Minister for Agriculture Charlie McConalogue
IFA president, Tim Cullinan, said that CAP strategic plan as submitted by Minister McConalogue and approved by the EU Commission last week is a “step in the wrong direction that will undermine food production”.
“The new Eco Schemes which are funded by a 25% cut from each farmers basic payment is a step too far. The Minister could have reduced this cut to below 15% but he chose not to,” pointed out Mr Cullinan.
He went on to state that the “impact of the Eco schemes along with further convergence, front loading and greater conditionality will hit a cohort of our most productive farmers the hardest.
“The Eco Scheme measures themselves are designed for low output or to reduce output and will not be practical for many farmers,” he said.
The IFA leader said that a number of the new schemes including the suckler cow, sheep and environmental schemes “are under-funded”.
“The new much trumpeted environmental scheme ACRES is a bureaucratic monster and needs changes to ensure it is workable for farmers,” Mr Cullinan said.
He said that the onus is now on Minister for Agriculture, Food and the Marine, Charlie McConalogue, and his department to ensure the gaps created by his plan are covered by additional national funding.
“The upcoming national budget is an opportunity for the Government to make up some of the shortfalls arising from the new CAP,” said Mr Cullinan.
“As we have seen over the past 12 months, the landscape of farming and the economy can drastically change, and it continues to do so. This plan needs to have flexibility and be adaptable to any future changes, this is something that Commissioner Wojciechowski also reiterated when he addressed IFA back in May.”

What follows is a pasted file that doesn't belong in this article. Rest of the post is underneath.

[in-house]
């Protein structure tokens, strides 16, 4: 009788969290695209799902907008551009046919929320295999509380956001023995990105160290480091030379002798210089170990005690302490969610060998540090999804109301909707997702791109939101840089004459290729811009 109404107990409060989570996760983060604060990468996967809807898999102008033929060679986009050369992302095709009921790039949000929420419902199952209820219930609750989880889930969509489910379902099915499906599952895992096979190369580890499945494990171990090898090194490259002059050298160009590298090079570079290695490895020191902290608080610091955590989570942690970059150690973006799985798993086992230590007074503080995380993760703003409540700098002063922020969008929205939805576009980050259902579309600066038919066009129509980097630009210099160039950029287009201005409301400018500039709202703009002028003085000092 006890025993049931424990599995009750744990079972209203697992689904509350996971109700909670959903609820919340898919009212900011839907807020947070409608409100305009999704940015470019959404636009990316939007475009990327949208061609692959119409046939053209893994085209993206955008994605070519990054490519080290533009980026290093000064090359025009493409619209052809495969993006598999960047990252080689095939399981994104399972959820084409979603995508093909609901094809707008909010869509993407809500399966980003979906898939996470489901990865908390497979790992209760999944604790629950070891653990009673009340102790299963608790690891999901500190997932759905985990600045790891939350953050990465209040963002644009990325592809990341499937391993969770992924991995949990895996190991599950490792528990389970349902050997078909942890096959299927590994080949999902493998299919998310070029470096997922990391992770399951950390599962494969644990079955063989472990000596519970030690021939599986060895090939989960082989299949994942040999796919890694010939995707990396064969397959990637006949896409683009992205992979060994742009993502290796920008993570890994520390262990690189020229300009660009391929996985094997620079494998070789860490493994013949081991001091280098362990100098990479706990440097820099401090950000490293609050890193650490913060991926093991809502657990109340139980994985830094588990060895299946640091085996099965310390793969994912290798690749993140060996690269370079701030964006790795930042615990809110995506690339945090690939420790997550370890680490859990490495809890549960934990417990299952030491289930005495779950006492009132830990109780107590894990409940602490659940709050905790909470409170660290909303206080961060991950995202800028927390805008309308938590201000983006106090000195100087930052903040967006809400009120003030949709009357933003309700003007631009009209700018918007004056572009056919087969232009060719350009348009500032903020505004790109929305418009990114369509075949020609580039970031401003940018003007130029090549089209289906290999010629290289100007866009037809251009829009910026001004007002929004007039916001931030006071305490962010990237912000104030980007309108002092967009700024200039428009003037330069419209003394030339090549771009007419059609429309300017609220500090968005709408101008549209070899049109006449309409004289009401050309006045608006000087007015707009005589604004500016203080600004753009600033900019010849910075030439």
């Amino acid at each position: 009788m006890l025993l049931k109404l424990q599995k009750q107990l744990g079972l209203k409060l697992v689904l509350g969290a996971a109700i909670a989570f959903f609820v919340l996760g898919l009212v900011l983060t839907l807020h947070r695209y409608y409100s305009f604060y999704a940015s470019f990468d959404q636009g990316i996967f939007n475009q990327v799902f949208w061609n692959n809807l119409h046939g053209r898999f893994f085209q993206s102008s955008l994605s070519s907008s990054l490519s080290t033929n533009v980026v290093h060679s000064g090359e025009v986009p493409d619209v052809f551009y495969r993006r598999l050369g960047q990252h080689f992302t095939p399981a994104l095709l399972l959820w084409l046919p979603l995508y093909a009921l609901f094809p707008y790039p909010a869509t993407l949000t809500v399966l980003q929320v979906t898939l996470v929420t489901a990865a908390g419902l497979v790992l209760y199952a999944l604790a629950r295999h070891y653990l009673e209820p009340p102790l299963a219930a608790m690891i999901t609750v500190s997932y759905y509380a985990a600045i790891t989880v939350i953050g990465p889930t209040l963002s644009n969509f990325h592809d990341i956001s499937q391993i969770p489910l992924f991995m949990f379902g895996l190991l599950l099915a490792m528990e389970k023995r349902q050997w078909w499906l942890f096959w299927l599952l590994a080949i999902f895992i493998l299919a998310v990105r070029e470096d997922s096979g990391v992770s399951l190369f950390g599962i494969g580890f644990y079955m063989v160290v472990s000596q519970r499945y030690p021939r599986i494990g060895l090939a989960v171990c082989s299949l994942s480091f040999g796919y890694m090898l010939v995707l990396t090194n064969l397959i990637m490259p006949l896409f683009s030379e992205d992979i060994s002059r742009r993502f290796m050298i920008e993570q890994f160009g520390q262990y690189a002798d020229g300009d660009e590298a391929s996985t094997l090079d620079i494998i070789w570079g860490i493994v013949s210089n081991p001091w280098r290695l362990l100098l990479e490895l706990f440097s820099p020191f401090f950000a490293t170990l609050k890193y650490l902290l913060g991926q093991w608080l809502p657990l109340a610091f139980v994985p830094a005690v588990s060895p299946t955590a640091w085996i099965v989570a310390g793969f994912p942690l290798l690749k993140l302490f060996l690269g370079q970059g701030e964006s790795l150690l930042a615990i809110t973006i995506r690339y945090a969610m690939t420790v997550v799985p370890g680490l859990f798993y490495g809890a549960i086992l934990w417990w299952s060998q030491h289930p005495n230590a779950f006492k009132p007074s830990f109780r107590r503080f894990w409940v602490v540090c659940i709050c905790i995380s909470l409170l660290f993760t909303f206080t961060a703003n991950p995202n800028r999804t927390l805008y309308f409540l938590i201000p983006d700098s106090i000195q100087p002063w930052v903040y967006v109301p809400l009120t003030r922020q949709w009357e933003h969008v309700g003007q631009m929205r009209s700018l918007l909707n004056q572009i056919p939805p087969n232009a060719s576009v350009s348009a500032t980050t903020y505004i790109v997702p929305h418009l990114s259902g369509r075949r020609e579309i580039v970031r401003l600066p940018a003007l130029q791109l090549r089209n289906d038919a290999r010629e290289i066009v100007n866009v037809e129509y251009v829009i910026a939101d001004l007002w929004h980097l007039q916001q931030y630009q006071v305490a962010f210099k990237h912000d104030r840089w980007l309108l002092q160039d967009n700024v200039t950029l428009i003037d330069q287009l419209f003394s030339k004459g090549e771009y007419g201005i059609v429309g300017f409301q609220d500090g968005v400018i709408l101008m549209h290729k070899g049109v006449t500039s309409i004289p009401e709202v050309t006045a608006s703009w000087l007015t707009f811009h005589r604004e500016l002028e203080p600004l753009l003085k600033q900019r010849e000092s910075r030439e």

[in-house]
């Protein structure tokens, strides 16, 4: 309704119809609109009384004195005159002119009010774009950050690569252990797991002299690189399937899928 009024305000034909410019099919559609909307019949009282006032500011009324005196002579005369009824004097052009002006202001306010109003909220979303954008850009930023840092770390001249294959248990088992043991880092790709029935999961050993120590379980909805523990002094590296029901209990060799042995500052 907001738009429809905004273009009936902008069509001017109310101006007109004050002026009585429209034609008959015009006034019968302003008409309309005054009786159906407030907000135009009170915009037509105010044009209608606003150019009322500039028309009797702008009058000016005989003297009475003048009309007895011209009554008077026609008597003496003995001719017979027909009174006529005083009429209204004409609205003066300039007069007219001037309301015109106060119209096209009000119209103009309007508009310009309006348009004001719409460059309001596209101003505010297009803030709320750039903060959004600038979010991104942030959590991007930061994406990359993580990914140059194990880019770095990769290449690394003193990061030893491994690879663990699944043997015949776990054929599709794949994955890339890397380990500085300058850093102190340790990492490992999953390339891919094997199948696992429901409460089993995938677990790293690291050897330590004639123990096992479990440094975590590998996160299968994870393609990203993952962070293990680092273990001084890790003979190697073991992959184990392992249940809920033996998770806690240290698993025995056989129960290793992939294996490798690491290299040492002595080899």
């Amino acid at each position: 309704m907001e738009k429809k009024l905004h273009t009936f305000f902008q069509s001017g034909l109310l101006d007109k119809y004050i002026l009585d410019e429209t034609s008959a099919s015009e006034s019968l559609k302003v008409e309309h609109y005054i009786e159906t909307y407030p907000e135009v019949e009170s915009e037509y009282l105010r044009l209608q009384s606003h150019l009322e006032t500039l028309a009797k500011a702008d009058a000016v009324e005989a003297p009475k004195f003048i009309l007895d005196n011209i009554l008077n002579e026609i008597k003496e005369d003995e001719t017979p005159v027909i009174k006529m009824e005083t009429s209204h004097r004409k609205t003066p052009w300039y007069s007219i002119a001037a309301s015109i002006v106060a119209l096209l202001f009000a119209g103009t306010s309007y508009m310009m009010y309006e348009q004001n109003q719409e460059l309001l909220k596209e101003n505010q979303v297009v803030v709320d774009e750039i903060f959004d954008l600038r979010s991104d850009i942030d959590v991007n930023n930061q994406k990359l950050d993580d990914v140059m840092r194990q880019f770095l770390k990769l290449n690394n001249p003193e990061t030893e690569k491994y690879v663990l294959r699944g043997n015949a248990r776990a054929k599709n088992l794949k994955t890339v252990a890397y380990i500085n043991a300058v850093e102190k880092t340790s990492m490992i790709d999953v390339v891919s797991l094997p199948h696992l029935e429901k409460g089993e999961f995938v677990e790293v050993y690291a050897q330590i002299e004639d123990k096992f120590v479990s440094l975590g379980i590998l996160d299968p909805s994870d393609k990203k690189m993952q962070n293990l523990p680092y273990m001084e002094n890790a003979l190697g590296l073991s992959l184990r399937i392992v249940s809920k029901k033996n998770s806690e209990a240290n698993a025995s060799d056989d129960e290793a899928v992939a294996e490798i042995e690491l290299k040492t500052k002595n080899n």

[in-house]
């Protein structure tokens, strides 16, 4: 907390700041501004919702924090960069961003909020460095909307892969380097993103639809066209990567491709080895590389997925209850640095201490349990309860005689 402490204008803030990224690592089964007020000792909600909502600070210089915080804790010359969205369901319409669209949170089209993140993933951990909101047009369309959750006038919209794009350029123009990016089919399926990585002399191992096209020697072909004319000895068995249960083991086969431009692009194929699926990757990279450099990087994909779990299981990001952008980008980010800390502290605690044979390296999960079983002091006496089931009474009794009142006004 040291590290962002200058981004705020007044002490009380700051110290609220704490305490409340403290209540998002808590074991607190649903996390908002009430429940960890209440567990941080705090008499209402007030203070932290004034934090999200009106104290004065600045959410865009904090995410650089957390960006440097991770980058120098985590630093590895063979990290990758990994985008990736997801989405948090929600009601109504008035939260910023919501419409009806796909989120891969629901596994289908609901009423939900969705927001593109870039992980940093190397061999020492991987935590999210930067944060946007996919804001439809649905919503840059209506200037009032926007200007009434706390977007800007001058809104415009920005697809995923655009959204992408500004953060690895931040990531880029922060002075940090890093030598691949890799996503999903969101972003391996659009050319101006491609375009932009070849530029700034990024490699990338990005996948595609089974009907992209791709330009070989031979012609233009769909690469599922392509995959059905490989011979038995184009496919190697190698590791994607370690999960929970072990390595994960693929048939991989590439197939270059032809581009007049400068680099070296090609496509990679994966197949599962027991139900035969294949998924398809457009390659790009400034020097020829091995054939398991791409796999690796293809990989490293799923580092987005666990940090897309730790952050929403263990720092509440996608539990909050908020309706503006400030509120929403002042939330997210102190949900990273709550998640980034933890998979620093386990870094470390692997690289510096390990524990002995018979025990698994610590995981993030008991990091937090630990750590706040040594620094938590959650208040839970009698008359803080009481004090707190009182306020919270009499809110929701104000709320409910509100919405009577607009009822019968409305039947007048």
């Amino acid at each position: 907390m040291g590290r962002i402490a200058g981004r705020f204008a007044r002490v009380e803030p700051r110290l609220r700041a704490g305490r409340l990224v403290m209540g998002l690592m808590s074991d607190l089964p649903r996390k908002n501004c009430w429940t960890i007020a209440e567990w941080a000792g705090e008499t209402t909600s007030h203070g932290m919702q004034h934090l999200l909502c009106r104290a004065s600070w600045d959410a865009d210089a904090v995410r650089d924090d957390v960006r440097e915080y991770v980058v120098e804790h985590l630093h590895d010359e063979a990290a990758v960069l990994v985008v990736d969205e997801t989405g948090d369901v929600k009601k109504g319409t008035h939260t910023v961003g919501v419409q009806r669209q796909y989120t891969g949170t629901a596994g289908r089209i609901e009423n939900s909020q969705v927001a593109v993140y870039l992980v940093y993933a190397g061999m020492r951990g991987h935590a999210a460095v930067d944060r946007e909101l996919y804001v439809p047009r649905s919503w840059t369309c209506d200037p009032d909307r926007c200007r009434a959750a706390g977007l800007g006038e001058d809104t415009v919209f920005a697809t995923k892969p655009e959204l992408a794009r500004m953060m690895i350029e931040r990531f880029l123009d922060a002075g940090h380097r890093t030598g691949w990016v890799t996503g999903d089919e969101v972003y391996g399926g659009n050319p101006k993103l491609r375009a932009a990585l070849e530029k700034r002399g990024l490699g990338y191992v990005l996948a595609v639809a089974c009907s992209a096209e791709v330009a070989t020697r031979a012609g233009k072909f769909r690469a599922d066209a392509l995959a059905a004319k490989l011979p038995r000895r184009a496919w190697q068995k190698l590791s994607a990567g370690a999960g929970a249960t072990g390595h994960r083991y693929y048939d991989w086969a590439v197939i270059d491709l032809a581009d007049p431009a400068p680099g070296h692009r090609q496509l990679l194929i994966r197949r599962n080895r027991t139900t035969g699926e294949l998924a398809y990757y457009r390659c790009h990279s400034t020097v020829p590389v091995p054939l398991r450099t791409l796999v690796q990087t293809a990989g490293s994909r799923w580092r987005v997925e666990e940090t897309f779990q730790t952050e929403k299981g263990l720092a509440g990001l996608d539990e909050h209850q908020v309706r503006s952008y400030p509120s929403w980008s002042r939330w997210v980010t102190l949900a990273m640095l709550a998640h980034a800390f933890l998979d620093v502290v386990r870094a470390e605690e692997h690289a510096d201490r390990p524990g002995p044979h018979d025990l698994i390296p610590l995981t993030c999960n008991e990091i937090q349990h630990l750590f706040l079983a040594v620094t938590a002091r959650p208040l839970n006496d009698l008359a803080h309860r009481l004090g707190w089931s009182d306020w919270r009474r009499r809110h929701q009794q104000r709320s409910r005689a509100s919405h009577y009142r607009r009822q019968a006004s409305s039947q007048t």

ICSA president, Dermot Kelleher, has also expressed concerns over the CAP strategic plan.
He said Ireland’s new CAP Programme is already no longer fit for purpose in the context of rapidly escalating costs.
“As things stand this CAP programme is no longer fit to deal with food security, nor is it fit to provide income security for food producers,” he said.
Mr Kelleher is calling on the government to detail how it is going to fund climate ambition and keep primary producers economically viable.
“This CAP - with its limited budget - cannot deliver on these dual goals. Achieving tough climate targets is costly and if the government are serious about a just transition for farming, then now is the time to step forward with the financial supports that will keep farming businesses viable as they grapple with meeting climate targets,” pointed out the ICSA leader.
“The fact is that the next CAP will further undermine the support for productive farmers in the beef, suckler and sheep sectors. That was bad enough two years ago, but today, escalating costs means there is a disaster in the making for cattle and sheep farmers.
“We now need a detailed examination of how climate ambition is going to be funded.
“One thing is clear; the CAP is no longer fit to cover all the extra cost caused by input inflation and the potential extra costs in reducing emissions. Consumers have a limit on how much extra can be paid for food, but farmers also have a limit in terms of how much extra cost they can carry.”
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